In the opening chapters of 1 Corinthians Paul makes several observations about the gospel. Its powerful message is often rejected (1:18-25). It typically has little appeal to people who are prominent by worldly standards (1:26-31). It’s presentation is in straightforward terms; the convincing power is in its miraculous evidences, not in persuasive speech (2:1-5). It is divine wisdom, truth that cannot be known by intuition or observation (2:6-9). It is revealed by God through His spokesmen (2:10-13), those who wrote the Bible. It is, therefore, neither understood nor accepted by those who rely solely on natural knowledge, who dismiss God’s supernatural revelation (2:14-16).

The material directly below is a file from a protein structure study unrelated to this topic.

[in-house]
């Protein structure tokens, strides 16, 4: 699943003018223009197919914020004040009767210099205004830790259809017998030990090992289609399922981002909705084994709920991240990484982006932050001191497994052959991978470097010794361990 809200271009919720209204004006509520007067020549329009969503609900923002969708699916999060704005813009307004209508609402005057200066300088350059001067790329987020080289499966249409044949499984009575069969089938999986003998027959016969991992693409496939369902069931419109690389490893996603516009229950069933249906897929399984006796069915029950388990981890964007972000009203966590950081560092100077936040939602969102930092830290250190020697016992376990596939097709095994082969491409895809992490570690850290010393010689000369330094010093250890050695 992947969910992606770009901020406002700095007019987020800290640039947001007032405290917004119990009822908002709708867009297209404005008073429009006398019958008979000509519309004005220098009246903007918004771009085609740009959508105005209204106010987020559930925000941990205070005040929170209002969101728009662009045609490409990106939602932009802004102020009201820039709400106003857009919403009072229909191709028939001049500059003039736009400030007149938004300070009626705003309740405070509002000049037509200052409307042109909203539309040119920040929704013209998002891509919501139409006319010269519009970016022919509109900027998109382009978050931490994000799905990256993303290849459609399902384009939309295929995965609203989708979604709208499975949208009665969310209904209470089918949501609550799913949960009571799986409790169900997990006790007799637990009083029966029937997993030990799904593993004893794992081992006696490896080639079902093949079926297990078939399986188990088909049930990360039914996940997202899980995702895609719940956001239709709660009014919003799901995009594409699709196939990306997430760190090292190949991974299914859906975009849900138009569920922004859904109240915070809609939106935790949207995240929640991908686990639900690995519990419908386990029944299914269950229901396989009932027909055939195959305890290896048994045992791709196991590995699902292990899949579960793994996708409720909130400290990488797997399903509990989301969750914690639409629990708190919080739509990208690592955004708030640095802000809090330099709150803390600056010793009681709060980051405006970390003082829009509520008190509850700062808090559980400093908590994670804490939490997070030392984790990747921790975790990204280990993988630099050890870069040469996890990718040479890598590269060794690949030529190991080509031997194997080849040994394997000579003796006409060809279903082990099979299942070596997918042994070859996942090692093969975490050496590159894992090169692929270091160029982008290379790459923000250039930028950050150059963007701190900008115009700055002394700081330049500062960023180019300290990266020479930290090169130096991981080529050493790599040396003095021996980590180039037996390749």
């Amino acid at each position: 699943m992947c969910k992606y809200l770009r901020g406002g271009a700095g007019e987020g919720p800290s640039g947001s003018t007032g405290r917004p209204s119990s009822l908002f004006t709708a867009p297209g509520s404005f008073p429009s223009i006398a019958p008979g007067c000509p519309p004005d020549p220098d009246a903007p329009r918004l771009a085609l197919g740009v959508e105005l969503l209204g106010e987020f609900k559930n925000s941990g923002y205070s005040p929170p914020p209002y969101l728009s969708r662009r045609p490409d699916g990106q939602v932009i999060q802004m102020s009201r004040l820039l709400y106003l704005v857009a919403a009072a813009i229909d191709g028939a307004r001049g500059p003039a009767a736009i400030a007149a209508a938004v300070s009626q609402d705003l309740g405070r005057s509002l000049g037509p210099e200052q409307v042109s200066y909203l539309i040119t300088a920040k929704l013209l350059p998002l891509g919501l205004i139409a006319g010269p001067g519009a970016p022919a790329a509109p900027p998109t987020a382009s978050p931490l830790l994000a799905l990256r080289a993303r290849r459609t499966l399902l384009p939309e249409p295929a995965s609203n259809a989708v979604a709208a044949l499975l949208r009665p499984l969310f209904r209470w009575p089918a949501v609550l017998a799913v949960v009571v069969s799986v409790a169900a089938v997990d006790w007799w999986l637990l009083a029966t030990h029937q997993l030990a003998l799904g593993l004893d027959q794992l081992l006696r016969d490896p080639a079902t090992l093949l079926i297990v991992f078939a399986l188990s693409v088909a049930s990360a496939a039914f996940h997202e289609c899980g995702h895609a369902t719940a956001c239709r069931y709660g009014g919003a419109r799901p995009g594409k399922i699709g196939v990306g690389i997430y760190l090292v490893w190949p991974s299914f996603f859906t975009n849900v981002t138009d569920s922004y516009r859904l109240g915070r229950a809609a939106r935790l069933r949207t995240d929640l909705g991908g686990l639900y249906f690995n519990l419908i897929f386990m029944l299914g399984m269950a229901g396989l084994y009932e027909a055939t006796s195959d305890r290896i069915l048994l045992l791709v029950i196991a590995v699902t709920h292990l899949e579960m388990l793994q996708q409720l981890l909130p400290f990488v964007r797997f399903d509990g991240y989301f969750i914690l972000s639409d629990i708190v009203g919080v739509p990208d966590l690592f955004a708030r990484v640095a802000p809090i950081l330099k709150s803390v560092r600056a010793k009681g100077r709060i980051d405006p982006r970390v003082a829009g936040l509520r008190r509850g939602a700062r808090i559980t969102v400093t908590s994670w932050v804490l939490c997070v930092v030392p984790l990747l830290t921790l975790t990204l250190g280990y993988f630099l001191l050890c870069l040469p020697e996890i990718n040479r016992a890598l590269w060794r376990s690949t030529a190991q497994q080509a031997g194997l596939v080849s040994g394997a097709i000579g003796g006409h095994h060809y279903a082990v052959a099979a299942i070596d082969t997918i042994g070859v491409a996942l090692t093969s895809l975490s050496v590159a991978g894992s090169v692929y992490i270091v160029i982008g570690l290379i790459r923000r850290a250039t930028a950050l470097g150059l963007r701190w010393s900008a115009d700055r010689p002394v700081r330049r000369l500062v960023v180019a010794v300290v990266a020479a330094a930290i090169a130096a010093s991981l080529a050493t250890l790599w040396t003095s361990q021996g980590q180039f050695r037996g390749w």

These truths have two important implications. First, they explain why those who are Christians and those who are not (including those who claim they are while rejecting what the Bible says) view things so differently. We make our appraisals using two completely different standards. Second, it reminds Christians to always follow the divine standard, regardless of what human wisdom may suggest. Some of the Corinthian Christians were struggling with that (3:1ff). Remember, “. . . the foolishness of God is wiser than men . . .” (1:25).